I was recently asked to play a game of “Truth or Truth,” an asinine variant of an already asinine game, “Truth or Dare,” the game a transparent but ultimately futile attempt at sublimation: a redirection from the charged quality of being a stranger in a sleepy town: an escape from the anguish of having been uprooted, that uprooting being self-imposed doing nothing to assuage that feeling. After I said I was “game” (yes, I was willing to play, but I also meant less-than-half-jokingly that I was also permanently injured), I was asked: “What subjects are taboo in your writing?” Perhaps too quickly, I answered, “None.” And so the game moved on to someone else. I say, “too quickly” because after having just finished rereading (for what, the third time?) Christine Schutt’s Nightwork, preparing to teach it tomorrow, I can’t help thinking that Schutt’s writing demonstrates what I can only hope is evident in my writing, that is, a willingness to engage, to represent what is socially or culturally prohibited; to accept, that is, come to some kind of intelligent terms with the unacceptable; to sully the so-called sacred; to allow, in some way, what’s forbidden; to trespass whatever number of boundaries.
What I’m thinking about as I think about teaching Nightwork are the things it has taught and is teaching me, taught in terms of quality of attention and focus, neither of which are synonyms—Damn all thesauruses!—each of which demands strength of will and courage, and a focusing of desire tempered by compassion. I’m also thinking about it in terms of how it’s continuing to work on me after I’ve finished it, working on me like all well-crafted art and/or entertainment works on me; but also working on me in ways similar to how life’s daily indignities affect me; how the inevitable forces of human duplicity and betrayal work on me. As Brian Evenson wrote about Thomas Bernhard, to read Schutt “is to feel as if you have been possessed, as if the thoughts of others are worming their way into your skull and changing the way you parse and categorize the world.”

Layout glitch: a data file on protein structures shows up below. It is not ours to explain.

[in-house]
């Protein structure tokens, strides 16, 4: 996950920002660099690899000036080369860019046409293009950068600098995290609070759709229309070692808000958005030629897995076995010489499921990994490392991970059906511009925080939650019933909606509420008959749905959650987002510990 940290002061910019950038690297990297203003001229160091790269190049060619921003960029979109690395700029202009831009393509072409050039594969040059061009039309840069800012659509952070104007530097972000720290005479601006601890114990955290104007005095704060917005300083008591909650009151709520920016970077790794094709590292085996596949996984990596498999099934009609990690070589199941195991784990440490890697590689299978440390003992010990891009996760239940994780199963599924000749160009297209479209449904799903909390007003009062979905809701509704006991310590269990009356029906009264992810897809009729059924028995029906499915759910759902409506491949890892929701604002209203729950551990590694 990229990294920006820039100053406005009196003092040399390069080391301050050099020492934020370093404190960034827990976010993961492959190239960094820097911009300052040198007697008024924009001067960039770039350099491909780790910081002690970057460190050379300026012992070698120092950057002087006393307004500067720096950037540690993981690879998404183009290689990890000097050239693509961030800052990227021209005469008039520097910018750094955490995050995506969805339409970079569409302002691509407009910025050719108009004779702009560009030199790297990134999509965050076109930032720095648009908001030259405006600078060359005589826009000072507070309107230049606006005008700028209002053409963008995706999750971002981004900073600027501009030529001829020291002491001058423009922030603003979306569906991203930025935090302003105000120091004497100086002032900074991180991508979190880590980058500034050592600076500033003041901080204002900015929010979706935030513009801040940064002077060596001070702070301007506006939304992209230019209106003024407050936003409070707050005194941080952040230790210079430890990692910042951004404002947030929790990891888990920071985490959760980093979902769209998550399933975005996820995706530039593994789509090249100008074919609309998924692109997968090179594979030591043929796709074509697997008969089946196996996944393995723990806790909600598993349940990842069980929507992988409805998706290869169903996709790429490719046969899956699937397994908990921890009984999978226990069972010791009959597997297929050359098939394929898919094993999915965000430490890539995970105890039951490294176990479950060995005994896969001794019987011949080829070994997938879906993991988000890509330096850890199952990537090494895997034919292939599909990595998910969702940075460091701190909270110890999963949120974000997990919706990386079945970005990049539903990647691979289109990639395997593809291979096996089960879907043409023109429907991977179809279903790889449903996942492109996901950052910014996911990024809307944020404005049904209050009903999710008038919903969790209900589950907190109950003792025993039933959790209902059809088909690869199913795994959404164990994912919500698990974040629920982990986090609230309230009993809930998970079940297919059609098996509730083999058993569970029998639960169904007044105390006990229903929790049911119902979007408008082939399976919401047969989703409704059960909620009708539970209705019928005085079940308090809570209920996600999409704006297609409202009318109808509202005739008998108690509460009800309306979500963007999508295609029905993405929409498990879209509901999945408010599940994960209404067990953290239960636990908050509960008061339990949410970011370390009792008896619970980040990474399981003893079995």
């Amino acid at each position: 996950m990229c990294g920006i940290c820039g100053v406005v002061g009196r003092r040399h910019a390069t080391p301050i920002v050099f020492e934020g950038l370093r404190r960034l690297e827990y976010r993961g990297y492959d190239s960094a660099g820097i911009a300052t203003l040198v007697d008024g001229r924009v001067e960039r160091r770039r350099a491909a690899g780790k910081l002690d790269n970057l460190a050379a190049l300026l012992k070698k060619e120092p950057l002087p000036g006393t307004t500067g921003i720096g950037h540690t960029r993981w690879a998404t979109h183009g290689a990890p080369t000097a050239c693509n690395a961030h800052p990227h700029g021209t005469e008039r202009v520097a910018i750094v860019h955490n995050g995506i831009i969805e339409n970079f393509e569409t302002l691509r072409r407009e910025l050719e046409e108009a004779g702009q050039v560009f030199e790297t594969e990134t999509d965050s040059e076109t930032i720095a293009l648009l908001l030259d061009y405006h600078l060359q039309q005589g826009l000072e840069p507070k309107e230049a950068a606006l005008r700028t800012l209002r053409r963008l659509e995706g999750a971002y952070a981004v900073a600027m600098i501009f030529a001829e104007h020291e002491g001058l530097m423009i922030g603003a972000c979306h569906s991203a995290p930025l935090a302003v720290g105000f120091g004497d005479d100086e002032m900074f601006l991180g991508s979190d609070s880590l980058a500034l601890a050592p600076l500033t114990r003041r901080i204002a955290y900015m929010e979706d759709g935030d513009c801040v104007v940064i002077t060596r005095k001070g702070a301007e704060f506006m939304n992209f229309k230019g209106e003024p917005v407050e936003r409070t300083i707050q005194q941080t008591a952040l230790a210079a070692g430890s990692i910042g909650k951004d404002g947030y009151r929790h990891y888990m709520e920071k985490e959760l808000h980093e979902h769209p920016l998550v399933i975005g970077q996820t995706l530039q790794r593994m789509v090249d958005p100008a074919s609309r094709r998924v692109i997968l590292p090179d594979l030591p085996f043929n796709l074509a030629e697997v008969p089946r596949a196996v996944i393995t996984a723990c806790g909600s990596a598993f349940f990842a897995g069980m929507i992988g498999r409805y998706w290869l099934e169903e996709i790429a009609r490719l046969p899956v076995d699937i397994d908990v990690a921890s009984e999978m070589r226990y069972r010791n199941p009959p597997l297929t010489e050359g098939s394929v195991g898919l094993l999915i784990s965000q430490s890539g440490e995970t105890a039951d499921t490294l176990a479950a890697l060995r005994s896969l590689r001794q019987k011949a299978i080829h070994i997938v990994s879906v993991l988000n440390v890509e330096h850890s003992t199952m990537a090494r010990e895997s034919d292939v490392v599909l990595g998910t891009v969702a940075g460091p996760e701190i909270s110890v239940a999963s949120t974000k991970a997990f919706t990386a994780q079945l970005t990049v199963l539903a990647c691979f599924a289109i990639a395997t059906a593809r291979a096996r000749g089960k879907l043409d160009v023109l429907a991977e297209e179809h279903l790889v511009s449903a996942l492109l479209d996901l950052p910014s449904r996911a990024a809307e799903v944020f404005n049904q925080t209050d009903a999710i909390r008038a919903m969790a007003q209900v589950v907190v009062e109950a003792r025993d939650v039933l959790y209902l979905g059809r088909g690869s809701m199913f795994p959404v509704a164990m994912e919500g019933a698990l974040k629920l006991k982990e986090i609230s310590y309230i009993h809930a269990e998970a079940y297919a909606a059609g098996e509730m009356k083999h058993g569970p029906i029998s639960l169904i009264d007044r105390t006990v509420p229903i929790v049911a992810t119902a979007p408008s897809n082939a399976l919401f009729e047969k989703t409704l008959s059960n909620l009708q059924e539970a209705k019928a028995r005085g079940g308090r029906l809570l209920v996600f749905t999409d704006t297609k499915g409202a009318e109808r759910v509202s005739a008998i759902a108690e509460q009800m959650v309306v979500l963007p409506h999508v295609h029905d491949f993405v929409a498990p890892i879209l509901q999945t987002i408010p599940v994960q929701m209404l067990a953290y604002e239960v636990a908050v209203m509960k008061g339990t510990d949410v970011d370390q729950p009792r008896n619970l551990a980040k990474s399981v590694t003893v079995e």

Schutt’s fictions encourage me to keep looking at what I don’t want to see; to keep showing what I don’t want to show; to keep showing what other people don’t want to see. They say, be scrupulous, even and perhaps especially with the unscrupulous. They say, surrender to a simultaneously coldly remote and devastatingly close perspective: think of yourself as a kind of static and unwavering camera, allowing things to fold and unfold in its various framings, and, through the peculiar and particular representations that may result, trust that the complexities of human intimacy will be captured and that an unforced critique of the base and the horrific will surface.